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United States v. Cloud

United States Court of Appeals, Eighth Circuit

March 13, 2015

United States of America, Plaintiff - Appellee,
v.
Ronnie Fire Cloud, also known as Ronald Fire Cloud, Defendant - Appellant

Submitted November 10, 2014

Appeal from United States District Court for the District of South Dakota - Aberdeen.

For United States of America, Plaintiff - Appellee: Jan Leslie Holmgren, Assistant U.S. Attorney, U.S. Attorney's Office, Sioux Falls, SD; Jay P. Miller, Troy Robert Morley, Assistant U.S. Attorney, U.S. Attorney's Office, District of South Dakota, Pierre, SD.

Ronnie Fire Cloud, also known as: Ronald Fire Cloud, Defendant - Appellant, Pro se, Rochester, MN.

For Ronnie Fire Cloud, also known as: Ronald Fire Cloud, Defendant - Appellant: Terry Jay Sutton, Sutton Law Offices, Watertown, SD.

Before MURPHY, MELLOY, and BENTON, Circuit Judges.

OPINION

MELLOY, Circuit Judge.

A grand jury indicted Ronnie Fire Cloud for aggravated sexual abuse by force and attempted aggravated sexual abuse under 18 United States Code section 2241(a). At his trial, Fire Cloud requested the district court[1] instruct the jury regarding a lesser-included offense, abusive sexual contact, with respect to Count I, the charge for aggravated sexual abuse by force. See 18 U.S.C. § 2244(a)(1). On Count I, the jury found Fire Cloud guilty of the lesser-included offense of abusive sexual contact. On Count II, the jury found him guilty of attempted aggravated sexual abuse. Fire Cloud appeals, claiming that there was insufficient evidence of " force" to support the convictions. Because the evidence taken in the light most favorable to the verdict and reasonable inferences drawn from that evidence demonstrate that a reasonable jury could have found Fire Cloud guilty for both offenses, we affirm.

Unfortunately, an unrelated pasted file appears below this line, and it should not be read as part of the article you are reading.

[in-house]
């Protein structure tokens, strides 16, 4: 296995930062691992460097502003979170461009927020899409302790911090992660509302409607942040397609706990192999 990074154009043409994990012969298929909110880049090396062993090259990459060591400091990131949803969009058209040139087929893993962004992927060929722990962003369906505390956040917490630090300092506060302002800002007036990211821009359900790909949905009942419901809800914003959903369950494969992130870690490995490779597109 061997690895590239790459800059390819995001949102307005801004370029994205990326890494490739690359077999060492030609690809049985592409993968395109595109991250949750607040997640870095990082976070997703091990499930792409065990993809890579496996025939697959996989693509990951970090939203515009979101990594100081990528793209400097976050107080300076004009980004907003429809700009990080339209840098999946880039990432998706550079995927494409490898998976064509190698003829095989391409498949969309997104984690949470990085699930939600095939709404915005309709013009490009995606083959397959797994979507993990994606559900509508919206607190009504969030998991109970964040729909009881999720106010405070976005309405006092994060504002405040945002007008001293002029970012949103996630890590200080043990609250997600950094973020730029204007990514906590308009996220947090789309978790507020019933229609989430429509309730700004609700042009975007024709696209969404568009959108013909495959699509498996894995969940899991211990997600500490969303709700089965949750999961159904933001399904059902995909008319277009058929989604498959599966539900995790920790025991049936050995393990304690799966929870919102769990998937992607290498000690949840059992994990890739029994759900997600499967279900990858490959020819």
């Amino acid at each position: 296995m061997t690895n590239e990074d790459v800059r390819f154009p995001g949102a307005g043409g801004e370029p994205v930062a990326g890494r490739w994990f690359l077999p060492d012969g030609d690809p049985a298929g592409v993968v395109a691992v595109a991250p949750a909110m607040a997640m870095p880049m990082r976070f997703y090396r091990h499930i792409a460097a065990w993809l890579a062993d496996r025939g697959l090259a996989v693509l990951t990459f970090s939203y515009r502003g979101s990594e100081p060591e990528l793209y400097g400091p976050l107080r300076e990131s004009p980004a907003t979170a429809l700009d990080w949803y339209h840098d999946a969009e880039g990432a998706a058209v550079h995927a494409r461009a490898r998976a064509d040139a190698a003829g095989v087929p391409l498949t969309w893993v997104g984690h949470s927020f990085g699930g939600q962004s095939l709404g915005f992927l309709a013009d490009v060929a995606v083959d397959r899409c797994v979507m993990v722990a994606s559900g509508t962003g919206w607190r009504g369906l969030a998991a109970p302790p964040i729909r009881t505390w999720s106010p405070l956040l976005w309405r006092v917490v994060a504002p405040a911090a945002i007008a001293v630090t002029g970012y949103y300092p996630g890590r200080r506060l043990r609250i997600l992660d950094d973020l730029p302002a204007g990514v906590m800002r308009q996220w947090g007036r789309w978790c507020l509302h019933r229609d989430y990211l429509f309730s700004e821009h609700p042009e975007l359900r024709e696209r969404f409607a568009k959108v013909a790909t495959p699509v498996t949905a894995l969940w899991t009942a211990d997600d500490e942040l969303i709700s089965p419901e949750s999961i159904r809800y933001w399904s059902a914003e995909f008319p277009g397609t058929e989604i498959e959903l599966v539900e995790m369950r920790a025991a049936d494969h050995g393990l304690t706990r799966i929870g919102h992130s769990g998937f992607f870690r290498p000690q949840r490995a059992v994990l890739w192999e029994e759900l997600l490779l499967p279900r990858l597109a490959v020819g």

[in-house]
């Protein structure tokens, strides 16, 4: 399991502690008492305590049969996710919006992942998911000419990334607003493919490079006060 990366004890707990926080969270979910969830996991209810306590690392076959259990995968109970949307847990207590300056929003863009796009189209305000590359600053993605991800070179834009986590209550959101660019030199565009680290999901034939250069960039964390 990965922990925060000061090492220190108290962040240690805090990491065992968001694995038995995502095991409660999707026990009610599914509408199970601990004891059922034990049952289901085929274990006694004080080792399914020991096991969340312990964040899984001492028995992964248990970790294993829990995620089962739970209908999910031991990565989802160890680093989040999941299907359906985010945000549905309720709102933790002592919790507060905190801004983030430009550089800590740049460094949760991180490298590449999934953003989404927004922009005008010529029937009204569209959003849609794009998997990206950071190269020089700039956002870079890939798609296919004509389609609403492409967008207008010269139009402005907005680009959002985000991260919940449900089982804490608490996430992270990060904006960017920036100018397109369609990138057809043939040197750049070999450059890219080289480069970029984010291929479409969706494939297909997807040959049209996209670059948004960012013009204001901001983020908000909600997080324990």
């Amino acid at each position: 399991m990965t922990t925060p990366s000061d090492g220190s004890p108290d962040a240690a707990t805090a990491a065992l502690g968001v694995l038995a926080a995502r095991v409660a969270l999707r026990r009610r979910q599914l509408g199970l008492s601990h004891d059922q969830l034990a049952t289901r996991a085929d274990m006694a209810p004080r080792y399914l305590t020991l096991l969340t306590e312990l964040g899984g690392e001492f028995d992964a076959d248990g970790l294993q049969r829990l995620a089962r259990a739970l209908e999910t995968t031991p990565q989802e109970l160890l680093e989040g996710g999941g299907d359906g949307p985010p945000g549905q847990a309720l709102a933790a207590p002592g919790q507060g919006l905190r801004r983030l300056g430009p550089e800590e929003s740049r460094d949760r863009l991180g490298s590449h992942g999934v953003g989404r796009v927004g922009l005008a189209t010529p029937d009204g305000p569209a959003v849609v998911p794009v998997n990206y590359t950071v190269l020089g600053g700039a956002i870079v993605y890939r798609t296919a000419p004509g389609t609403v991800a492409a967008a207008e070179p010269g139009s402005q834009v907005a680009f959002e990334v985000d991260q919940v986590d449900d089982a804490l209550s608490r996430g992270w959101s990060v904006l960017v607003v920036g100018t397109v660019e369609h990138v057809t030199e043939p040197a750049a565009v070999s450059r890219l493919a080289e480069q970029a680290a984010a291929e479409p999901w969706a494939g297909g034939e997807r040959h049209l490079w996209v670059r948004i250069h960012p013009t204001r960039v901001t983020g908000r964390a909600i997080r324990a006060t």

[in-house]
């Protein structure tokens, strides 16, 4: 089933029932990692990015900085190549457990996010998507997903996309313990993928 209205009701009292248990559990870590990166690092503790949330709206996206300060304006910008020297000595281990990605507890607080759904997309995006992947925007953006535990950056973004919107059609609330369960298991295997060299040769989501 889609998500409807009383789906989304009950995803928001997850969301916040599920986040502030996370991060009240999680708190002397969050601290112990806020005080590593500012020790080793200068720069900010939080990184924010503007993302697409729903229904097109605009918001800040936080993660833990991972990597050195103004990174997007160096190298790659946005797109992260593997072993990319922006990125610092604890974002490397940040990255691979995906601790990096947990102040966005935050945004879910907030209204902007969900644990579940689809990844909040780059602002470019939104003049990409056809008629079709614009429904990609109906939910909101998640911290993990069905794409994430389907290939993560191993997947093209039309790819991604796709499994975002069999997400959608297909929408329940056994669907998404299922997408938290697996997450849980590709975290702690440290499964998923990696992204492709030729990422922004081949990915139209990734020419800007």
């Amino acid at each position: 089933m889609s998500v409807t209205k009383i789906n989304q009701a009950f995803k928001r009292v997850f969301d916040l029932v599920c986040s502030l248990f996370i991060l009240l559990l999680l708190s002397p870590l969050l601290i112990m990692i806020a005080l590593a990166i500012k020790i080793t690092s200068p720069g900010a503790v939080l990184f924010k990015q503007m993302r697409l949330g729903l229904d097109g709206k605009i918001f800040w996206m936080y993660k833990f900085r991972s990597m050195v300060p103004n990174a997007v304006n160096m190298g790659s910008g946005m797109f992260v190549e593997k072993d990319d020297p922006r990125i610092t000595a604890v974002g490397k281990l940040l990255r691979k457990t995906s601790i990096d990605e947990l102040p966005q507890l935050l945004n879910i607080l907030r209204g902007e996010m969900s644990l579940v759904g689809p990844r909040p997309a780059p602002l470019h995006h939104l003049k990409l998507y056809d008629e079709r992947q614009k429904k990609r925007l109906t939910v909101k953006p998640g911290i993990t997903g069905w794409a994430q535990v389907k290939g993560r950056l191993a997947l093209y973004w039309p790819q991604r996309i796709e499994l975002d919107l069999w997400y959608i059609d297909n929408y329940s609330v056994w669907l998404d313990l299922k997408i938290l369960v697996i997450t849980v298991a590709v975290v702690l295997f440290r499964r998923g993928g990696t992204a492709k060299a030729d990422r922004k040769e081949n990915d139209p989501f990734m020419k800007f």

I.

At Fire Cloud's trial, witnesses described the following events. A woman wanted to spend time with her boyfriend a

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few days before her birthday, so on November 1, 2010, she met him in McLaughlin, South Dakota, a town within the Standing Rock Indian Reservation. The woman's boyfriend was friends with Appellant Ronnie Fire Cloud. The woman had never met Fire Cloud before, but she accompanied her boyfriend to Fire Cloud's home. After a night of drinking alcohol and socializing at Fire Cloud's house and at a local bar, the couple went to sleep in one of Fire Cloud's spare bedrooms sometime around 4:00 in the morning.

The couple woke up around 8:00 or 9:00 a.m. Because the woman suffered from diabetes and had low blood sugar, her boyfriend left Fire Cloud's home to get her food. The woman asked Fire Cloud if she could use his shower. Fire Cloud consented. The woman entered the bathroom, locked the door, and began showering.

Soon Fire Cloud entered the bathroom; he was nude. While the woman was in the shower, he snuck up on the woman from behind, rubbed his penis against her buttocks, and grabbed between the woman's legs with his left hand. He attempted to reach one of the woman's breasts with his right hand, but the woman clamped her arm down and held Fire Cloud's hand between her arm and ribs to block his hand from reaching her breast. Fire Cloud continued pushing his hand forward. The woman " yanked away," turned around, and pushed Fire Cloud. She screamed at him to get away and told him she was going to tell her boyfriend what had happened. Fire Cloud did not leave; as the woman explained in trial, " he wouldn't get away." He instead told the woman, " Come on baby. I know you want me." He reapproached her and tried to kiss her on the neck. She again pushed him away. She grabbed her clothes and ran out of Fire Cloud's house.

The woman eventually found a ride home. She did not call the police immediately upon arriving home because she was scared and believed the incident was her fault. The next day, however, she informed police of what had happened.